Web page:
For China’s ‘Good Students,’ 2023 Has Been a Wake-Up Call
When Zuo Gang failed to land a job during China’s graduate hiring season this summer, it didn’t just knock her confidence. It made her question her entire worldview.
Like many young Chinese, the 25-year-old had been raised from a young age to be a “good student.” As long as she kept her head down, followed the rules, and worked hard, her teachers and parents said, money and success would naturally follow.
Zuo had followed their instructions to the letter. She aced exam after exam, winning a place at a prestigious college in Beijing, before going on to pursue a graduate degree.
Then, things went awry. As she prepared to finish her master’s, Zuo sent out a string of job applications — and got nothing back. She didn’t just fail to land her preferred role; she didn’t receive a single offer.
For Zuo, the failure came as a crushing blow. After a lifetime of being a high-flier, she was emotionally unprepared for such a setback. She struggled with anxiety for months afterward: unable to sleep, racked by guilt, and feeling compelled to repeatedly apologize to her parents and teachers.
Fortunately, Zuo managed to pull herself out of her mental tailspin. She eventually realized that her failure to find work wasn’t her fault: With China’s economy still recovering from COVID-19, the job market is brutally competitive and millions of graduates are facing similar challenges.
“I don’t think I made any missteps in planning my career — it’s simply a different era,” Zuo tells Sixth Tone. “In contrast to my parents’ generation, hard work alone no longer guarantees success nowadays.”
But the ordeal has left a profound impression on Zuo. The former teacher’s pet has transformed into a passionate critic of what she calls the “good student mentality.” In her view, Gen-Z Chinese like herself have been misled: Trained to judge their self-worth by their ability to achieve a narrow set of goals — and blame themselves if they fail to do so.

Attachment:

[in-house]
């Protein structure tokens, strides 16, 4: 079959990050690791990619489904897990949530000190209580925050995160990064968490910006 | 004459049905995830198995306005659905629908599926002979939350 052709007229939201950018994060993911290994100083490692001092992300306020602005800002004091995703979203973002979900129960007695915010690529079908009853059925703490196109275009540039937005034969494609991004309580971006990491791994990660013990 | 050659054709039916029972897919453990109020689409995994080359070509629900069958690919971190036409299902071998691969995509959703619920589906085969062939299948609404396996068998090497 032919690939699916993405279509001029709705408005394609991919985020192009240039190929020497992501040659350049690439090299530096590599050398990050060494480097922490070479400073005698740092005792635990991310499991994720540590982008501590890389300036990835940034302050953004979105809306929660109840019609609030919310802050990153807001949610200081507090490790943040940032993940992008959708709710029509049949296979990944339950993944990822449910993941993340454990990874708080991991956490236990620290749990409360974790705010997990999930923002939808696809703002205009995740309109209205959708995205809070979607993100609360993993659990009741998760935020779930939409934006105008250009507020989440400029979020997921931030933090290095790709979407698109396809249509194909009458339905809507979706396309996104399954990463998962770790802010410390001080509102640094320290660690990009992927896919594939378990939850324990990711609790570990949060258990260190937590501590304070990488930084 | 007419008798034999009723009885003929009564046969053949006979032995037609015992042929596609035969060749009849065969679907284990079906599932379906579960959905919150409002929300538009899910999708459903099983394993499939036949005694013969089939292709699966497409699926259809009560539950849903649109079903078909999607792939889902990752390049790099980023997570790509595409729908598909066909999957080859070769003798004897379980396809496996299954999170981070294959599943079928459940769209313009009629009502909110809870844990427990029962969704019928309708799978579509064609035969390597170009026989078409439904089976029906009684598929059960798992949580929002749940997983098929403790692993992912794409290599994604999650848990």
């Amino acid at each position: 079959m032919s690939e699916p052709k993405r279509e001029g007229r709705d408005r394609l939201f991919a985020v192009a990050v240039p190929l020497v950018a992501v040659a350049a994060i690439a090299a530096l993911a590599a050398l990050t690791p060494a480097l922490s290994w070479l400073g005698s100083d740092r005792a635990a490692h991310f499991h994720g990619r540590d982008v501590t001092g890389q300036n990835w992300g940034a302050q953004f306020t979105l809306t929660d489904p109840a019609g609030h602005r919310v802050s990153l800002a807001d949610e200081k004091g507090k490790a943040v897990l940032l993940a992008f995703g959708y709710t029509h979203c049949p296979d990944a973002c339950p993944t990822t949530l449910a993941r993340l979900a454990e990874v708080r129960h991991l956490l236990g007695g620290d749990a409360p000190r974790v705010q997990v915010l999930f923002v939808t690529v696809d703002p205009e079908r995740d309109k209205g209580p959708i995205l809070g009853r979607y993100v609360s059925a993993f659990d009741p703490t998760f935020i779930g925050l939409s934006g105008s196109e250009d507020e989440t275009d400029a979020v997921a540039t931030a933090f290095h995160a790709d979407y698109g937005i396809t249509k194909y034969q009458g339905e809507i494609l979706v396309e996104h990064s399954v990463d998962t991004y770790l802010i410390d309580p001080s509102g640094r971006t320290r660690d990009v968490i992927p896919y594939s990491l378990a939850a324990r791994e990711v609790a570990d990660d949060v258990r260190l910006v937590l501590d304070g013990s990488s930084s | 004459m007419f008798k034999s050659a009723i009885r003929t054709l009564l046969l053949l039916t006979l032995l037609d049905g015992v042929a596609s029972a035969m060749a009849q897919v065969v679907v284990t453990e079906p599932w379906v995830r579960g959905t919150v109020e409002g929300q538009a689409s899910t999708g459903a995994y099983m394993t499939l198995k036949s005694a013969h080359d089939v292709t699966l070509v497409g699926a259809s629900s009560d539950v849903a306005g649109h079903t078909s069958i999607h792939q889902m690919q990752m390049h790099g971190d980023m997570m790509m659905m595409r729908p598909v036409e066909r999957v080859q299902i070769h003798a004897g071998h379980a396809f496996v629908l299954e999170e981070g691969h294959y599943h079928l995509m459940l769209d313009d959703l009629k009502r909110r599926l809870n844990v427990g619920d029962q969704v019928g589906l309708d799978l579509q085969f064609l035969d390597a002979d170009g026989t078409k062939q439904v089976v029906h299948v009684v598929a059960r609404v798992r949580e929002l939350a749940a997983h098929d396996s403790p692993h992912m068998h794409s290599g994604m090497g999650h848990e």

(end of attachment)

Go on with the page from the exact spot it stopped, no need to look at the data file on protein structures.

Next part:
This mindset always had flaws, Zuo says. But in today’s economy — where even top graduates are having trouble finding well-paid jobs — it’s becoming increasingly harmful and counterproductive, leading young Chinese to beat themselves up for things that are beyond their control, she adds.
Many other young Chinese share her frustration. In January, Zuo set up a group on the social platform Douban named “Victims of the Good Student Mentality,” and it has quickly attracted a passionate following. It now has more than 80,000 members, and has developed into something resembling a giant self-help program.
New members take a self-assessment test — devised by Zuo — to identify which symptoms of the “good student mentality” they suffer from. These include a relentless need for positive feedback and a habit of spiraling into self-doubt over minor errors.
The group then offers to help members break out of this mentality, and embrace a new identity as a “free person.” Many of the posts are from young Chinese documenting their efforts to become “free people,” or sharing tips on how to stop judging yourself based on society’s conventional metrics for success.
Though relatively niche, the online community reflects a wider shift in public opinion in China. Concerns have been rising for years about the harm the country’s intense, results-driven education system may be doing to students’ mental health.